Anger: After the Death of a Child

| Grief Author

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Anger: After the Death of a ChildThere are a multitude of emotions that set in after the death of a child.  I experienced all of them, but one really stands out to me:  Anger.  The word alone provides many thoughts and images.  But for many men, anger is the one emotion society allows us to have without too much “judgment”.  It’s what men do, right?  We get angry.  Unfortunately, for many grieving dads, they get stuck there because society is uncomfortable with a grown man expressing his sadness openly.  Therefore, this anger begins to fester over time and manifests itself into physical and psychological issues.

I have spoken to hundreds of grieving dads over the last couple of years that have shared with me things that have/do anger them.  The following is a list of many of the things that make them “angry”:

  • They become angry at themselves for not being able to protect their child.
  • They become angry because the life they once knew is gone.
  • They become angry at God for allowing the loss to occur.
  • They become angry because the world keeps moving after their loss, like nothing happened.  “My child has died, how can the world keep moving?”
  • They are angry at people who may have had a role in the death of their child.
  • They are angry because some people around them just want them to “get over it and get back to the old you’”.
  • They are angry because they lost control of themselves and their emotions.
  • They are angry at their employers for not understanding that their performance at work has been forever impacted and that they are not the same person as they were before.  It’s hard to care about things that just do not seem to matter.
  • They are angry because they have lost hope and can’t seem get it back.

 

Can you relate with any of these?  Is there anything you would like to add as far as “what makes you angry?”  Feel free to comment.

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| Grief Author

Kelly Farley was caught up in the rat race of life when he experienced the loss of two babies over an 18-month period. He lost his daughter, Katie, in 2004, and son, Noah, in 2006. Like many men, during these losses and the years that followed, he felt like he was the only dad that had ever experienced such a loss....

  • Lynn

    Angry I will never see my child again.

  • LynLyn Chote

    I saw my son on Mothers Day 2014. One week later, I got the call…you know, the call none of us ever think we will ever get… The phone rang. It was my ex. He told me the police told him that our son jump into a lake and never came up. No one could find him under the water. They didn’t find him until the next day. So many things went through my head waiting on the side of the lake watching the divers go in……come up…..back in….back out… For hours…. I knew the last time the divers came up that they had found him. I saw yellow gallons wrapped around a black bag being pulled out. The officer looked at me….you know that look that’s given to the mother that just lost her child. The picture I had given them earlier had confirmed it was my Jeremy. The whole world started spinning. Faster and faster…. It was like it was laughing at me. Like I was being punched in the gut by the evil of this laughing world. I remember, I turned over to where they had my son, laying wet on the warm concert, and started to run. I needed to be there with him. To hold him so he knew I was there. I perished at the thought that he was alone. All alone now, all alone in that darkness in the water. He was there for many hours, floating in debris that held him so tight. That kept him there as the life drained from his eyes and his spirit drift from his body. I taste the water and smell the green of the water all the time….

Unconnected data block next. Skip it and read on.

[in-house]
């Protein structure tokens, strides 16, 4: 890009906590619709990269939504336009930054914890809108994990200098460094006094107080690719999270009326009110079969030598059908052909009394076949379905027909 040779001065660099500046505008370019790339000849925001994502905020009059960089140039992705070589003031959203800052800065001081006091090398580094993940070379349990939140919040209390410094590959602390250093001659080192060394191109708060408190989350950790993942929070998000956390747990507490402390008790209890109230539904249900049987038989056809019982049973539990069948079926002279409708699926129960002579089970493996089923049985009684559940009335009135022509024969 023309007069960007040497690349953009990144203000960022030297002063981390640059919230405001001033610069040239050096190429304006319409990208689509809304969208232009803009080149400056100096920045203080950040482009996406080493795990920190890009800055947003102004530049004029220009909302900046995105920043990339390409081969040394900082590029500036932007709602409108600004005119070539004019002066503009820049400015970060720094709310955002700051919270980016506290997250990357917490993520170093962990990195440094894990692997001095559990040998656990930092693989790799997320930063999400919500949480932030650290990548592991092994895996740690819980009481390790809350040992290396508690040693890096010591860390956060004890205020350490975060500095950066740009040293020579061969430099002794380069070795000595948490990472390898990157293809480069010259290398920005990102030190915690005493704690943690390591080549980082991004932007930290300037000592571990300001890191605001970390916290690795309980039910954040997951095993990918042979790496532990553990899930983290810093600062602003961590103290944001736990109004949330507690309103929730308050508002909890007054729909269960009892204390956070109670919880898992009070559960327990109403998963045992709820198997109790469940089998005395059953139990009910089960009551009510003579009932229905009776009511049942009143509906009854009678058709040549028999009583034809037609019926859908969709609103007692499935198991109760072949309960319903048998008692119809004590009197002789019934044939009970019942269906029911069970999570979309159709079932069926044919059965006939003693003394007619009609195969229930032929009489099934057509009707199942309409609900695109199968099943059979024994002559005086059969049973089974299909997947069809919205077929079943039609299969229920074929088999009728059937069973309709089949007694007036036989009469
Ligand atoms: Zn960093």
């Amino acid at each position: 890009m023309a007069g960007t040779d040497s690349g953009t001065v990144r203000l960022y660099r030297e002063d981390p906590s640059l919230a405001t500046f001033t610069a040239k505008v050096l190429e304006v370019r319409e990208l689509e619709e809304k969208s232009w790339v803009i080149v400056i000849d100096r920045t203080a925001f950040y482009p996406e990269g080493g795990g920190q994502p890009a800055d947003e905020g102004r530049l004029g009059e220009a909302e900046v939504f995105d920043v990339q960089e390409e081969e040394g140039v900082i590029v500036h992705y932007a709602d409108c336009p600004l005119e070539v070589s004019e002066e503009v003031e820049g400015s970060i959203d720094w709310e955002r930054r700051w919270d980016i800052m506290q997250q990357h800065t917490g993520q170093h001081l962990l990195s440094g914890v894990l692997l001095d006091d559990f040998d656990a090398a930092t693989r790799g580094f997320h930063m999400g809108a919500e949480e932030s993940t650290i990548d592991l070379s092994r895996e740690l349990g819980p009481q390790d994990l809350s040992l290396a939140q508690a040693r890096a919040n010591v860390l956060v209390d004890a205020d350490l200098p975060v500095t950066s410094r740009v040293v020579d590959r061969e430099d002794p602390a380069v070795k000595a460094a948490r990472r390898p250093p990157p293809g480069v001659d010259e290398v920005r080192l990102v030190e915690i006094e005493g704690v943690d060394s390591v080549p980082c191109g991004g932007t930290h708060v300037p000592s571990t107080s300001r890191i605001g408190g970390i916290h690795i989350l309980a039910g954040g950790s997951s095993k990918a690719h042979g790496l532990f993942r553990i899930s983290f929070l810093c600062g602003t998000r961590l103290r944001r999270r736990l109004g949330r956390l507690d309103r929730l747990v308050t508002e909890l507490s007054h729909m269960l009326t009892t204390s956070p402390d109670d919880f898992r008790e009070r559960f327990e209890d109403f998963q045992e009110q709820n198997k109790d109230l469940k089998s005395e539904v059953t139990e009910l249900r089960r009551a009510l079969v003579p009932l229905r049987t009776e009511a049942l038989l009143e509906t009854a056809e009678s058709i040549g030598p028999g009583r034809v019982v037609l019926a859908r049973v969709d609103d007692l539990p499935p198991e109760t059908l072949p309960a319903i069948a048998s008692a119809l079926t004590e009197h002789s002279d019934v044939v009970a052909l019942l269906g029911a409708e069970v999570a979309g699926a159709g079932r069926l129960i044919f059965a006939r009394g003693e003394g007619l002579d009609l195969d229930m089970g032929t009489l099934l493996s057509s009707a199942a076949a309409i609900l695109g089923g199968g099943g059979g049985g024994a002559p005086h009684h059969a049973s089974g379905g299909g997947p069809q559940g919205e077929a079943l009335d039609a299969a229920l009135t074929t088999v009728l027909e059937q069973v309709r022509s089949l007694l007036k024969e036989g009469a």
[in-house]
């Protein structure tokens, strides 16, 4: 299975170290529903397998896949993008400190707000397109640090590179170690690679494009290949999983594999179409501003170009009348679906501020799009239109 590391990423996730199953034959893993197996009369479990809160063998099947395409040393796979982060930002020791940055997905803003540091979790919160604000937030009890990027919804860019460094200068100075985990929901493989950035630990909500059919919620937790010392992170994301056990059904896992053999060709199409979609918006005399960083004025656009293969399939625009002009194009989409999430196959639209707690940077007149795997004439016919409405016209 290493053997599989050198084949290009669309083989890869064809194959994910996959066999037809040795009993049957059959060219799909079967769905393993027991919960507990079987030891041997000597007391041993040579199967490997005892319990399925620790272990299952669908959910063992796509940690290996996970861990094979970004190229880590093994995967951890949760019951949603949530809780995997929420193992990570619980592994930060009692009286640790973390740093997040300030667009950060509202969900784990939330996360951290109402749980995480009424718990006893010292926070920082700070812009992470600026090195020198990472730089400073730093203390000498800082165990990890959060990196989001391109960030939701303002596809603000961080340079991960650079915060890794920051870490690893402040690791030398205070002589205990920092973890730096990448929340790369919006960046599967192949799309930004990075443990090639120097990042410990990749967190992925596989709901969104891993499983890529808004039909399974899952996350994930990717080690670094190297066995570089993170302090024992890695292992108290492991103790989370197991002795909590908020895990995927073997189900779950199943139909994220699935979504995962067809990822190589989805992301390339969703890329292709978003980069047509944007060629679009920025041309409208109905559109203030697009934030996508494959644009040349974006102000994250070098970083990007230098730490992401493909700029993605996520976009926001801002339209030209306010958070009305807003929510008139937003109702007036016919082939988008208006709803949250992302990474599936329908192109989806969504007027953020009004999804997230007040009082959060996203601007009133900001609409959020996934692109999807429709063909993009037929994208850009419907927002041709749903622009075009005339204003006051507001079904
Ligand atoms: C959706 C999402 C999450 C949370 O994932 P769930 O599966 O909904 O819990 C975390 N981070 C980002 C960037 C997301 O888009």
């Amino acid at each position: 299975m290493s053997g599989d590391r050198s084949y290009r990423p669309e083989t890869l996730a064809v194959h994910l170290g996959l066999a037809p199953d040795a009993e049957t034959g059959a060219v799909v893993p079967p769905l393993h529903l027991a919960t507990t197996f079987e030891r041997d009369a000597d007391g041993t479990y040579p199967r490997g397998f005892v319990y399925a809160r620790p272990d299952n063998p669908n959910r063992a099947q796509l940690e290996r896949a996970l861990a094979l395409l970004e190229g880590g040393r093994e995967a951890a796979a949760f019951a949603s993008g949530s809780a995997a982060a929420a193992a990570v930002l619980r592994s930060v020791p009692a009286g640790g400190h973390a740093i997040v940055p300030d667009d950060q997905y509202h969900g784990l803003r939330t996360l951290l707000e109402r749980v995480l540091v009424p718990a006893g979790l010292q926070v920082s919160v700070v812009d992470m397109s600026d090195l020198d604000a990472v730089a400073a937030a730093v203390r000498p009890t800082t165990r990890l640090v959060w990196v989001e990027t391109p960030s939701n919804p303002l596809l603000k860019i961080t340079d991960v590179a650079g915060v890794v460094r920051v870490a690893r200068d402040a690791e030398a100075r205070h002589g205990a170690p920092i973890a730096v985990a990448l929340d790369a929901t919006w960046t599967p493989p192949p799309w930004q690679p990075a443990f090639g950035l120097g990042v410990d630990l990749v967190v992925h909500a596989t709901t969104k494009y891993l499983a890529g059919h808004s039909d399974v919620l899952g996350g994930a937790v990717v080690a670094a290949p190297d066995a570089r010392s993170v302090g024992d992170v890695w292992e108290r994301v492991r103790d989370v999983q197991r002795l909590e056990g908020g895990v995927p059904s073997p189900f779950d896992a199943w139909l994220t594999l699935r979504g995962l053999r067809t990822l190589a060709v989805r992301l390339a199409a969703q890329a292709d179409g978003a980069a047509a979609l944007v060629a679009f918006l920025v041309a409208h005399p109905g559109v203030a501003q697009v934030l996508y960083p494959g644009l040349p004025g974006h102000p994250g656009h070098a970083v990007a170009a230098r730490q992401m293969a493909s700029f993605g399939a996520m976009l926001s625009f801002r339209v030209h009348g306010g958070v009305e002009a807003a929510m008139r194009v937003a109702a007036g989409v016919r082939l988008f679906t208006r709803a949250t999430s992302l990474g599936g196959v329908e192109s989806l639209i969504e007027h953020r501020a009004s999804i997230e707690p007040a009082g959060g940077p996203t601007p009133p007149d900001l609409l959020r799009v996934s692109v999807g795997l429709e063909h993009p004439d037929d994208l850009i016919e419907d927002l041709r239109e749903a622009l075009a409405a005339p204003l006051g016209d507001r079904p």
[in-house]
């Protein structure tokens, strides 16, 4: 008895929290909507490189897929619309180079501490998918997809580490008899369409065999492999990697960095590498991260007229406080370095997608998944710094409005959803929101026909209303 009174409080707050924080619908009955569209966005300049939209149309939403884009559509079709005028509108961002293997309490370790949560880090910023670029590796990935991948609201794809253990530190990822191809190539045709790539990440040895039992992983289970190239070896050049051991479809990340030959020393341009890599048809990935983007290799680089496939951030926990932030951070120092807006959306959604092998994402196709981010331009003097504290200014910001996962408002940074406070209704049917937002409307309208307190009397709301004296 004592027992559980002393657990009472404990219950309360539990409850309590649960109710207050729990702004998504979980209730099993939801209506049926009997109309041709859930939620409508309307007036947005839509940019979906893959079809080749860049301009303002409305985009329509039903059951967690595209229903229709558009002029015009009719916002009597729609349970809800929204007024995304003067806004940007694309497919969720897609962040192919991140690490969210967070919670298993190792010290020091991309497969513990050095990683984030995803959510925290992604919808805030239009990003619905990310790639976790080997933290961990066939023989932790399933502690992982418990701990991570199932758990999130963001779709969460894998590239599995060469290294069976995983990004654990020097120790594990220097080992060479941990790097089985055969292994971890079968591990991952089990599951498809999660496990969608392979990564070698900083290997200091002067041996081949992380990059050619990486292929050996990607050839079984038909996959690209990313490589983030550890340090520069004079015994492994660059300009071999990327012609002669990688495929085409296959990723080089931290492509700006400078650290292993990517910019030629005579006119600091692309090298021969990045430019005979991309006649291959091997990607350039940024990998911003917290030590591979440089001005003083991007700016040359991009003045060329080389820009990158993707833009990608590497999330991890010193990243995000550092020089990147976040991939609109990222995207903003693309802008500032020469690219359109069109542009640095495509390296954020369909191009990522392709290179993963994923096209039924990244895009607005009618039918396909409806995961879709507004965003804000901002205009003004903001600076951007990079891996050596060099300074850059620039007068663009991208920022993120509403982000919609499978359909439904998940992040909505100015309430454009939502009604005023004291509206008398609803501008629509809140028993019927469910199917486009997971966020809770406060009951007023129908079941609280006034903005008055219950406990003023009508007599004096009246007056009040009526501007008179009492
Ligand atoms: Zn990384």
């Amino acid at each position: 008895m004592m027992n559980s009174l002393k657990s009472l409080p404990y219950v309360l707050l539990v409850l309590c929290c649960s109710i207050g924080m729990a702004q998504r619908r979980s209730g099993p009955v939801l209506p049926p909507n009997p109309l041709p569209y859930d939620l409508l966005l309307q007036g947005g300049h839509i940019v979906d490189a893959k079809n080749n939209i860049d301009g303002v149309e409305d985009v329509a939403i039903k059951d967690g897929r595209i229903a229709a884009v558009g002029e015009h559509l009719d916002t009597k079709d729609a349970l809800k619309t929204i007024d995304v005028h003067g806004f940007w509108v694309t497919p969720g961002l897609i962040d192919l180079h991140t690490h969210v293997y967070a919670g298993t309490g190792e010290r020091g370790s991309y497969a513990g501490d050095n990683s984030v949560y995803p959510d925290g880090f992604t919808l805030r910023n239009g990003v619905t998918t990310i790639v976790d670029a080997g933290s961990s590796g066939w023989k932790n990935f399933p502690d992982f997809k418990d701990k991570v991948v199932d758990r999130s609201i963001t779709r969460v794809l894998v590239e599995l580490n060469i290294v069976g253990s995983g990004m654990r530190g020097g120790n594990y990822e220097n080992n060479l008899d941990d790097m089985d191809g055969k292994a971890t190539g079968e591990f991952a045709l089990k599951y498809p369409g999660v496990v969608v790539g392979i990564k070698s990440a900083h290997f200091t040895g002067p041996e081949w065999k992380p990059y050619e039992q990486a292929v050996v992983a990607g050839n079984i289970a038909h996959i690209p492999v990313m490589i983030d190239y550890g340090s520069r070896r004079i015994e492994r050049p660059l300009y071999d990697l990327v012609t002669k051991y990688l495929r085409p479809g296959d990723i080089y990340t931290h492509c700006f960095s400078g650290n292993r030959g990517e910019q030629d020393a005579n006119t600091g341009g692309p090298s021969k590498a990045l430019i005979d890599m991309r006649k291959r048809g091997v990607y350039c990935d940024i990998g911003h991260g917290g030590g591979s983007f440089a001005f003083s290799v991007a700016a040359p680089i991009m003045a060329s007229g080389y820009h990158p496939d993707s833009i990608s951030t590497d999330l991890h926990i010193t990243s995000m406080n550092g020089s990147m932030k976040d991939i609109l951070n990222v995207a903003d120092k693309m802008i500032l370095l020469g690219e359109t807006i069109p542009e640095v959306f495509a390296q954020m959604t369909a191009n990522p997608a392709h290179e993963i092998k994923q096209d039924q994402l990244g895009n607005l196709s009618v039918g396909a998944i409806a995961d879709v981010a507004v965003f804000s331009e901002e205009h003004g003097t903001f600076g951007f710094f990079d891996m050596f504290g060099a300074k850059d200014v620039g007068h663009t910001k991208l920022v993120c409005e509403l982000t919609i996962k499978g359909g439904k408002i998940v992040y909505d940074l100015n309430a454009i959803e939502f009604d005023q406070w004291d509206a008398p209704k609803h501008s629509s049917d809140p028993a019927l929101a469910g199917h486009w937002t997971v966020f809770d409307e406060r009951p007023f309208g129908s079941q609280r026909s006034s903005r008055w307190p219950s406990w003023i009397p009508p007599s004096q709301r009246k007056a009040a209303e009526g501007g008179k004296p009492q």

This is just part of my anger…. Sorry so long.

  • arnold ziffel

    Be careful how you express your anger after the loss of a child. Your other family members are hurting as much as you are, so please don’t get angry at them.

    When we lost our daughter, my wife took out her rage on me (and only me). I was feeling as bad as I’ve ever felt in my life, and was also the one who took care of the all the funeral arrangements, conversations with police, the coroner and probate court, all the while enduring blowups from my wife until I found out it was better not to even mention our deceased daughter with her (that was the only way I could get her to stop yelling at me).

    We’re divorcing now – it’s a horribly sad ending, and hurts our kids. I even feel selfish (although my wife filed for divorce) because I didn’t give my wife more leeway (although she never gave me a bit of relief from my pain).